It’s almost Thanksgiving, which means it’s almost time for the holiday season. For many, this is a time for reflection, and if you are able, to give back to the community.
The last few years have been particularly difficult. While we may no longer be in a pandemic (you should still get those boosters though), global warming is prevalent, wars rage on, and a very ugly election season is upon us next year, so the state of the world doesn’t really look any better for most. This list won’t solve any of those problems, but it can make our community a little brighter, and offer some assistance to those most vulnerable.
Giving back doesn’t only have to come in the form of monetary donations, although if that’s how you want to give, we have some suggestions from a few years ago. You can also donate your time, winter gear, or do other little things that can make a big impact on those around you. Here are six ways you can be a better community member as the year comes to a close.
Donating blood is a lot easier — and involves a lot less pain — than most people think. There is currently a nation-wide shortage, so it’s a critical time for donations. If you’ve never donated before, our Food and Drink Editor Alyssa Buckley donated blood earlier this fall and you can read about her experience here. If you are unable to donate blood but still want to support the cause, Impact Life also accepts volunteer help and monetary donations.
Shovel your walk, clean the storm drains, and keep your sidewalks clear
When the weather turns gross, please take the time to shovel and ice your sidewalk — and don’t forget about the walkway to your front porch. Even if you rarely use your own front door, your local delivery driver will appreciate it.
If you want to help others shovel, you can sign up to volunteer for the Snow Angel Sidewalk Snow Removal Program. If you are tight on time but not money, you can also hire the University of Illinois rowers to shovel your snow for you.
Do a quick check before the weather turns too cold and help clear the storm drains near your house as well. This helps prevent street flooding and property damage (and flooding from heavy rain is a major problem in Champaign-Urbana in particular).
On that note, even if we don’t get a ton of snow or heavy rain this winter, this is a friendly reminder to keep the sidewalks clear of your cars as well. Blocking the sidewalk that connects to your driveway is a hazard for kids walking to school, and for those out for a neighborhood walk, especially those with mobility issues or people with strollers who may not easily be able to move onto a soft surface like the grass. Park in the street, if it’s allowed, or pull up a little farther so people can walk on the sidewalk without having to take a detour over the curb and into the street.
Help feed people in the community
Consider donating your time or money to help feed the community. McKinley Church and Foundation in partnership with Garden Hills Elementary School is once again raising money for their Thanksgiving Basket Ministry. Not sure how much to give? $25 is enough to provide a family with a turkey and $55 provides an entire basket.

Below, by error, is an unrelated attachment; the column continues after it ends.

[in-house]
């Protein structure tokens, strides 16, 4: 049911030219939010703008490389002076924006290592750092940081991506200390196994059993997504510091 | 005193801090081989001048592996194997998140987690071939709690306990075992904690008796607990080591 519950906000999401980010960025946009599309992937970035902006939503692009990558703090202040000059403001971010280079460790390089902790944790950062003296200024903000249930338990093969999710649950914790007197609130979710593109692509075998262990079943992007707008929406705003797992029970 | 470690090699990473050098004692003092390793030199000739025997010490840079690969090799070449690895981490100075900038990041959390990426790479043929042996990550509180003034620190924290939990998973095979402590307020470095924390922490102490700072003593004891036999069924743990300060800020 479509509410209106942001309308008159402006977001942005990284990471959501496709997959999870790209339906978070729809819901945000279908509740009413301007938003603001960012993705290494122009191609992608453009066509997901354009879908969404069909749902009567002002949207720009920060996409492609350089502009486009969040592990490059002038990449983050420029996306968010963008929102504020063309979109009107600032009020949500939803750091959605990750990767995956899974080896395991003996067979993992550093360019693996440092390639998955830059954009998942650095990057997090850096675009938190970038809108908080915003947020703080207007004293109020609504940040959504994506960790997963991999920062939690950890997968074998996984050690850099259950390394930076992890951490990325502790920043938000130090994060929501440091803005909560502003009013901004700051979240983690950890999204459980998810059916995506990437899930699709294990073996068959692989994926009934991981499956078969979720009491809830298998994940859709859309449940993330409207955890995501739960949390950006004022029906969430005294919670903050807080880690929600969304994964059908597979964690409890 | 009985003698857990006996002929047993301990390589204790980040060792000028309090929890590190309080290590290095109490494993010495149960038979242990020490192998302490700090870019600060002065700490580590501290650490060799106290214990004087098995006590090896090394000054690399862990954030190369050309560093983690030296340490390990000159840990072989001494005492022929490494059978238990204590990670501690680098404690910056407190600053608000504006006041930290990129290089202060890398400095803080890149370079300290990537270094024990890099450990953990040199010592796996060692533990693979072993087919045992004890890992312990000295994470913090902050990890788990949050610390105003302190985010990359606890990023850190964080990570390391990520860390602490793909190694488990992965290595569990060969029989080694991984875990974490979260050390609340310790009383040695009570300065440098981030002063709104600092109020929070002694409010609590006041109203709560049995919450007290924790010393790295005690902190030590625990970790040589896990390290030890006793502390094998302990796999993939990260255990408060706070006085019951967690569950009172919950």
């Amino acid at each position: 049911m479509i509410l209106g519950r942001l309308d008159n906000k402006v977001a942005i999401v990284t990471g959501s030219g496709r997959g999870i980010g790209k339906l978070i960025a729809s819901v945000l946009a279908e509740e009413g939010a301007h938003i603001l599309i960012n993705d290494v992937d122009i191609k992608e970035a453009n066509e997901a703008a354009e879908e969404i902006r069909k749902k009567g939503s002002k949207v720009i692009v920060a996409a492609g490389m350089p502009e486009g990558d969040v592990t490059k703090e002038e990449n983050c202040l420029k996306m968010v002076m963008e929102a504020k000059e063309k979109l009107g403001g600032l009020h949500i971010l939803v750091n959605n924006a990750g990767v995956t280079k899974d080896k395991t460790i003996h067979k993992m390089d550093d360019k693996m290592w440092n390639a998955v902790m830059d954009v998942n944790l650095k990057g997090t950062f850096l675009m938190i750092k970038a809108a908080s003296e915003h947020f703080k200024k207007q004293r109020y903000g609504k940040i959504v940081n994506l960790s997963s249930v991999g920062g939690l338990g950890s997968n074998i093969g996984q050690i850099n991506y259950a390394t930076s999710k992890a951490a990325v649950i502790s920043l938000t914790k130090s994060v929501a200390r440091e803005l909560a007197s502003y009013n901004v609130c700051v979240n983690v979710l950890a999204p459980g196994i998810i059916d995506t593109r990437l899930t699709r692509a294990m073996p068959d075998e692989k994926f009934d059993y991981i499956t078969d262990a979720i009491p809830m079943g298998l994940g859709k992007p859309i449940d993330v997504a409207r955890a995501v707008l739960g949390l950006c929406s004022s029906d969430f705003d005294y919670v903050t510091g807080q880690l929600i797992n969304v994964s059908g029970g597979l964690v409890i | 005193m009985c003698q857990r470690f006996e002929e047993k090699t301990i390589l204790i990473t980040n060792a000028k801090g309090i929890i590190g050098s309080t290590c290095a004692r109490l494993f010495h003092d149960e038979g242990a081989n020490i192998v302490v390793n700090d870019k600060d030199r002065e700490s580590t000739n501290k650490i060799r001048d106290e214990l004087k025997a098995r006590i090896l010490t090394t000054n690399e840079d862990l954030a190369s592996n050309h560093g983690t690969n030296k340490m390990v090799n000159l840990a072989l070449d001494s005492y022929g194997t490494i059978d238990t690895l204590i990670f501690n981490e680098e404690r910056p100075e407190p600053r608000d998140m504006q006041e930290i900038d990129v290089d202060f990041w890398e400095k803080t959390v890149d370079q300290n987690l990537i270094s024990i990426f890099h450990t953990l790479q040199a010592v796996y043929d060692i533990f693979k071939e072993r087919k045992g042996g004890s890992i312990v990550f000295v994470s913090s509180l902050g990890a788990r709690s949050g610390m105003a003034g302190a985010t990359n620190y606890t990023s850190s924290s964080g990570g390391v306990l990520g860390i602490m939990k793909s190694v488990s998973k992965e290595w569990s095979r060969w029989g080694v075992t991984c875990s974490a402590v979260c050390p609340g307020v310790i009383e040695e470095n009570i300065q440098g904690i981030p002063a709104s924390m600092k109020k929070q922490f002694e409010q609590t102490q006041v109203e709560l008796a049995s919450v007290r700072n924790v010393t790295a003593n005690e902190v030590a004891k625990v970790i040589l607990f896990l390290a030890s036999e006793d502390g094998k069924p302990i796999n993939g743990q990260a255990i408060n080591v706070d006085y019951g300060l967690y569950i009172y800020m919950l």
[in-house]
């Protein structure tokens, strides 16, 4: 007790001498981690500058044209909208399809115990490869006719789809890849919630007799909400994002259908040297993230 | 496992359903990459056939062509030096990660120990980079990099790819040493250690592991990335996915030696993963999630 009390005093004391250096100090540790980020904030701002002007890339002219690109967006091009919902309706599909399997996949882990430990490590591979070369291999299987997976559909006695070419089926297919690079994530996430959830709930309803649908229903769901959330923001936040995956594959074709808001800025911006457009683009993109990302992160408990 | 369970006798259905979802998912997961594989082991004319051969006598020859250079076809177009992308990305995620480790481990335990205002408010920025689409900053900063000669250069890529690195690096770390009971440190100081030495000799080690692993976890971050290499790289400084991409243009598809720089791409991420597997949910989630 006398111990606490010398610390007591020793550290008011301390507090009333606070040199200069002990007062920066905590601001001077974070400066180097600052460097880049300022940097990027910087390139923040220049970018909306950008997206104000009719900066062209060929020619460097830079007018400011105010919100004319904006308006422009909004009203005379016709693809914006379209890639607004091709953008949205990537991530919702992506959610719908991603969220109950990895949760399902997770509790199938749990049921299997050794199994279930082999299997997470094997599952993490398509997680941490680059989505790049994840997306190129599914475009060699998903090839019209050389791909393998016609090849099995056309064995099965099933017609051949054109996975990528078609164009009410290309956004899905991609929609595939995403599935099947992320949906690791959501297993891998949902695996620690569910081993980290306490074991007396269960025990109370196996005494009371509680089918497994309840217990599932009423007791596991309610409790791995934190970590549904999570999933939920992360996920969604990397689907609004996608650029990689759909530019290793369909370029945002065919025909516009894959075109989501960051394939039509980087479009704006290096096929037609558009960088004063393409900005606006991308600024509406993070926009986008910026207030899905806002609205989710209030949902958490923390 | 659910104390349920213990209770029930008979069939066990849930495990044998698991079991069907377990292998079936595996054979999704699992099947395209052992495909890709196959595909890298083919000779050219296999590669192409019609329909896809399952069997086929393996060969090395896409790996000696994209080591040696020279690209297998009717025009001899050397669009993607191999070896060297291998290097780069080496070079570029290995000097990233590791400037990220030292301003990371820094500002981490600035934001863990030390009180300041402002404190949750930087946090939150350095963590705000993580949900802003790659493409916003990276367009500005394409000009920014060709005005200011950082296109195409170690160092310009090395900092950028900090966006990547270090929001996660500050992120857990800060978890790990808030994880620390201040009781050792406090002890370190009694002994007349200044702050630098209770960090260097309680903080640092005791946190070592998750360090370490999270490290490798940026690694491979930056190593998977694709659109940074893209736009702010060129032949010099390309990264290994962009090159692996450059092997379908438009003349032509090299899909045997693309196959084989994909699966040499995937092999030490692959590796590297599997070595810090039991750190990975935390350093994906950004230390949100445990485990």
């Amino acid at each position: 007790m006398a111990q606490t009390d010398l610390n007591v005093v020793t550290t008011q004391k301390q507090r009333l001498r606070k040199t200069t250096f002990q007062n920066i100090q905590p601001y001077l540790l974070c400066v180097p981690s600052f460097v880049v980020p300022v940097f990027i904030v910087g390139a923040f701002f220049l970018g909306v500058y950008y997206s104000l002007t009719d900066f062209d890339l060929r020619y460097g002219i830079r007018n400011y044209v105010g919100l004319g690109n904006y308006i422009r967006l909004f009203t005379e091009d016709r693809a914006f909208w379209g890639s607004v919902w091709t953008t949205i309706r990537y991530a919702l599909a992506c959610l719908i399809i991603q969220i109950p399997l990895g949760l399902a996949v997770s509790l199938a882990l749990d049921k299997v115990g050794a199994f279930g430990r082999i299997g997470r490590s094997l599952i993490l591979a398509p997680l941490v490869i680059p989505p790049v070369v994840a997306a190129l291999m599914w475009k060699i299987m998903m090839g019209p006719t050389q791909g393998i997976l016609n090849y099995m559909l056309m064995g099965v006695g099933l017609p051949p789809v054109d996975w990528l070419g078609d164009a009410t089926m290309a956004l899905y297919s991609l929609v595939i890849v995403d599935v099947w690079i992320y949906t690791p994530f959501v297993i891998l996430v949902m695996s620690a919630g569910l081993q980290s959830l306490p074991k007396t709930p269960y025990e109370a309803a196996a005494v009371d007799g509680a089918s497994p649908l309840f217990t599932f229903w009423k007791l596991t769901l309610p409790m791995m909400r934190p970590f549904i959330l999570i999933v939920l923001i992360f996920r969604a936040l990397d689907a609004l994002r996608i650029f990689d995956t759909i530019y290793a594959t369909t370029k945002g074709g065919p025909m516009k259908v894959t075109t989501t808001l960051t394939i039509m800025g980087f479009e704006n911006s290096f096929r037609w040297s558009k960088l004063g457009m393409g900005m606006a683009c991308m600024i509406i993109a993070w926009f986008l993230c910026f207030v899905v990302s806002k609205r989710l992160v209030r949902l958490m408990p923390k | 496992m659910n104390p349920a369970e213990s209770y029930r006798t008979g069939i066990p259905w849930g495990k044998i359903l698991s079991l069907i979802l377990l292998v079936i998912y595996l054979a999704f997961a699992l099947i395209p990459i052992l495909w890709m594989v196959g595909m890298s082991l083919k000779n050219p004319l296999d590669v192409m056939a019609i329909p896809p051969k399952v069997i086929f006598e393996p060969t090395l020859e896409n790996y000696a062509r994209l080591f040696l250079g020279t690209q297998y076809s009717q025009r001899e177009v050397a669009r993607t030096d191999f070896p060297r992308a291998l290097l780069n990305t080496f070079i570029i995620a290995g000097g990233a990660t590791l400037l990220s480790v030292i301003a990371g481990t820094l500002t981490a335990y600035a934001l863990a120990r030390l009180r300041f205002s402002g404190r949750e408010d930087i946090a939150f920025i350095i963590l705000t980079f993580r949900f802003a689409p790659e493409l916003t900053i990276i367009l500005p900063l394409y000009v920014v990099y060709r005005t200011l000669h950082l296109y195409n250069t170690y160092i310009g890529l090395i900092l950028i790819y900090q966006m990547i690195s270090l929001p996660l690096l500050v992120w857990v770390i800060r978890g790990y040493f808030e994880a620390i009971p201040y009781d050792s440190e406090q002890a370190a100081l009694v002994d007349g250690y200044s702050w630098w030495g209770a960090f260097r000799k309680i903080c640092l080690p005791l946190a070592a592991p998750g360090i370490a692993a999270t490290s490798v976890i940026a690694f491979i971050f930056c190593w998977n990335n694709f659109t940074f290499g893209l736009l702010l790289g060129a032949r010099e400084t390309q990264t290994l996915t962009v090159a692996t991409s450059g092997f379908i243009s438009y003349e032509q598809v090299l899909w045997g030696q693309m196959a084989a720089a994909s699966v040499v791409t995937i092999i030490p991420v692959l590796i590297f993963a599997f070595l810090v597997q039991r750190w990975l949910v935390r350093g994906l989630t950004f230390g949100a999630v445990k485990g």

Daily Bread Soup Kitchen is entirely volunteer-run and feeds people in C-U daily. Consider making a financial donation or volunteering.
Jubilee Cafe has been feeding more people since the start of the pandemic; you can learn more about donation and volunteer opportunities on its Facebook page and website. With students gone during holiday breaks, they are often in need of more volunteer help.
Donate winter gear
GREAT Start at the Champaign-Urbana Public Health District is hosting a winter coat and boot drive for children. They have an Amazon wish list, which makes it easy to purchase and have your donation sent directly to them. Please note they are only accepting new items at this time.
Strides Shelter is also doing a Cold Weather Drive. You can purchase items off their wish list or donate your gently used winter gear through January 1st at 70 E Washington Street in Champaign.
Cunningham Township is also hosting the Enoch Miller Sr. Winter Donation Drive, with three locations available to drop off your donated goods.
We are fortunate to live in an area with tons of free community programming — craft nights, book clubs (here too), the new PostMark events, and more. Programs like these rely on community support and participation. So, participate! Not only is it a great way to get you out of the house, which is good for your own mental health, but you can meet new people, and help ensure these programs stick around.
Take care of yourself
Yes, this is supposed to be about helping others, but let us remind you of that airplane rule about putting on your own oxygen mask first: You can’t really give of yourself if you don’t have anything left to give. You can read some of our suggestions for winter self-care here, and remember that life can be hard and it’s okay to prioritize your own health and wellbeing — that also makes you a good community member.
The Editorial Board is Jessica Hammie, Louise Knight-Gibson, Julie McClure, Patrick Singer, and Serenity Stanton Orengo.